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Conference Interpretation
Sign language

Saamanta Serna describes herself as a Coda – the child of a Deaf adult. She grew up up with a Deaf mother and a father who is hearing and an American sign language (ASL) interpreter, and later decided to pursue interpreting herself after high school.

Now a certified ASL interpreter, Serna has done frequent in-person interpreting for medical appointments during Covid. She has also noticed a change in the world’s perception of sign language since the beginning of the pandemic: more people are paying attention.

Conveying updated information to everyone in the time of Covid is a matter of life or death, as the Trump administration learned recently after losing a groundbreaking federal lawsuit to the National Association for the Deaf, which ensured that a sign language interpreter must be present in Covid briefings and visible on the live feed from the White House. The Trump White House did not include its first sign language interpreter on a Covid briefing until 11 November, a full nine months after the pandemic reached America.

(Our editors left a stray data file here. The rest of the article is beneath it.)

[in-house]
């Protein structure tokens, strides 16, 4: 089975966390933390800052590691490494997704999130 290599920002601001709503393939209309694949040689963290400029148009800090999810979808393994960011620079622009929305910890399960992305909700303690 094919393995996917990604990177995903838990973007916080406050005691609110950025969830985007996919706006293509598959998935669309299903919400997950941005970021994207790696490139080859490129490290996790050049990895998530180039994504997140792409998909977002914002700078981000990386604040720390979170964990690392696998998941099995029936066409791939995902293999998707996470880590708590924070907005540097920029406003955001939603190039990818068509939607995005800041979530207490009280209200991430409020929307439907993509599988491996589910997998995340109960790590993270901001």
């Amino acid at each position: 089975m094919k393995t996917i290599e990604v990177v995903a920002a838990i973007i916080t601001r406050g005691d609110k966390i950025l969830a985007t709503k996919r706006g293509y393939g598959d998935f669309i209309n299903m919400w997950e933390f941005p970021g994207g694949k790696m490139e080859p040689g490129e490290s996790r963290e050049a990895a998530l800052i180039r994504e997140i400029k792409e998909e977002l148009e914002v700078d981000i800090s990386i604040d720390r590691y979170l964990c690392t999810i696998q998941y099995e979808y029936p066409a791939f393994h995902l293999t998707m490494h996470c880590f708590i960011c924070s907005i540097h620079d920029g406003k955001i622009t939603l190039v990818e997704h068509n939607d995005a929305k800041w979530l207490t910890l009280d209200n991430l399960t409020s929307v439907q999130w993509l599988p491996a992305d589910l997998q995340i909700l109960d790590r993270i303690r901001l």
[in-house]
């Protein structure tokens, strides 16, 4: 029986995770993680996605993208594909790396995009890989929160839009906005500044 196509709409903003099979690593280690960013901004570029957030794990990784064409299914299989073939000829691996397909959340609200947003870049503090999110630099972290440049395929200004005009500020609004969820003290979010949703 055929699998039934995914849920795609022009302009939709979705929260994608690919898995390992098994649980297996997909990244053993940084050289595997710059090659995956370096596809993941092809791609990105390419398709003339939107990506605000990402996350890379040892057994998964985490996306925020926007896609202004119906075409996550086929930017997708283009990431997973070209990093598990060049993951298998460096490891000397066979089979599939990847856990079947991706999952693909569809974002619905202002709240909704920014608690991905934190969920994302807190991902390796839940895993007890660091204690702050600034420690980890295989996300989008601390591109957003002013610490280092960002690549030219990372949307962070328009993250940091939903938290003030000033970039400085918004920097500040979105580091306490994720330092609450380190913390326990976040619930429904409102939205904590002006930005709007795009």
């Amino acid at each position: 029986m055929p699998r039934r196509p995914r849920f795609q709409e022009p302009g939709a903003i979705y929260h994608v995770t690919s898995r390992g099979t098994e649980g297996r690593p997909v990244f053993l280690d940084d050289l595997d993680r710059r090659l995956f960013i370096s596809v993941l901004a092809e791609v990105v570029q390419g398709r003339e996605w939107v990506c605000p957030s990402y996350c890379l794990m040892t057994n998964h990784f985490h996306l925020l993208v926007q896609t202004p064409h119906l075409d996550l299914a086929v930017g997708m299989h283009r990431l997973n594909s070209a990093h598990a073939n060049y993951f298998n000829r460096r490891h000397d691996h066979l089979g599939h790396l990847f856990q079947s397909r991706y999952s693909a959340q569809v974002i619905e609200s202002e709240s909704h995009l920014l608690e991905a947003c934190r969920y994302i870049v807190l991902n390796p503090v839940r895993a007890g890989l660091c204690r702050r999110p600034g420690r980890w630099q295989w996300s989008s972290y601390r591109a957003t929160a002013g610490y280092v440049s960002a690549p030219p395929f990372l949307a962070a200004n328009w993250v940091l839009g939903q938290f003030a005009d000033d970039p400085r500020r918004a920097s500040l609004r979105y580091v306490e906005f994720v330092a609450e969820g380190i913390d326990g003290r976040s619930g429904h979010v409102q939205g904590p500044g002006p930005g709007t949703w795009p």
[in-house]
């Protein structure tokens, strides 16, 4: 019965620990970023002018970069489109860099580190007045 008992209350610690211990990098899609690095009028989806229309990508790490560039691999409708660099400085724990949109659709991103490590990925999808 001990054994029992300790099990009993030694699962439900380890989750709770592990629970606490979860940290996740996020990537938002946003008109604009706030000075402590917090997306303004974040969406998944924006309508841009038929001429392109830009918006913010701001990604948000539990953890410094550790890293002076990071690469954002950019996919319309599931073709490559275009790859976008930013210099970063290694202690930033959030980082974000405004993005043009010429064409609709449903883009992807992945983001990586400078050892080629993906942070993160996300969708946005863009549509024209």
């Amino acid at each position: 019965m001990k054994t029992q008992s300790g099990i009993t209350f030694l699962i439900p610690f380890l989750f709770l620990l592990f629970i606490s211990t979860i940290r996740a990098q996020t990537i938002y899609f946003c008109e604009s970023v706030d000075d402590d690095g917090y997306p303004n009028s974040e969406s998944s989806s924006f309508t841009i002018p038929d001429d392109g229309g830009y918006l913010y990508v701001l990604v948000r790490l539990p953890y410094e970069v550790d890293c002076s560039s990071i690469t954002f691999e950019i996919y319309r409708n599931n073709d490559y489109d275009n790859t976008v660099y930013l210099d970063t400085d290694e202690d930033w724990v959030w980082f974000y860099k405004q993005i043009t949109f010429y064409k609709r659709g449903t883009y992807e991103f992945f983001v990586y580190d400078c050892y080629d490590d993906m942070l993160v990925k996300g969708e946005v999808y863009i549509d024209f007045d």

ASL is a common sign language – though by far not the only one – for people who are d/Deaf or hard of hearing (deaf refers to the physical condition of deafness, while Deaf refers to belonging to the Deaf community). About 15% of adults in America report hearing loss, and about 1 million use sign language to communicate. ASL has its own rules and incorporates hand movements as well as facial motions, grammar and word ordering distinct from English, from which it is completely separate. Marla Berkowitz, a certified Deaf interpreter, explains that ASL “entails five parameters: handshapes, palm orientation, location (space on the body, around the signer), movement and of course, facial expressions”.

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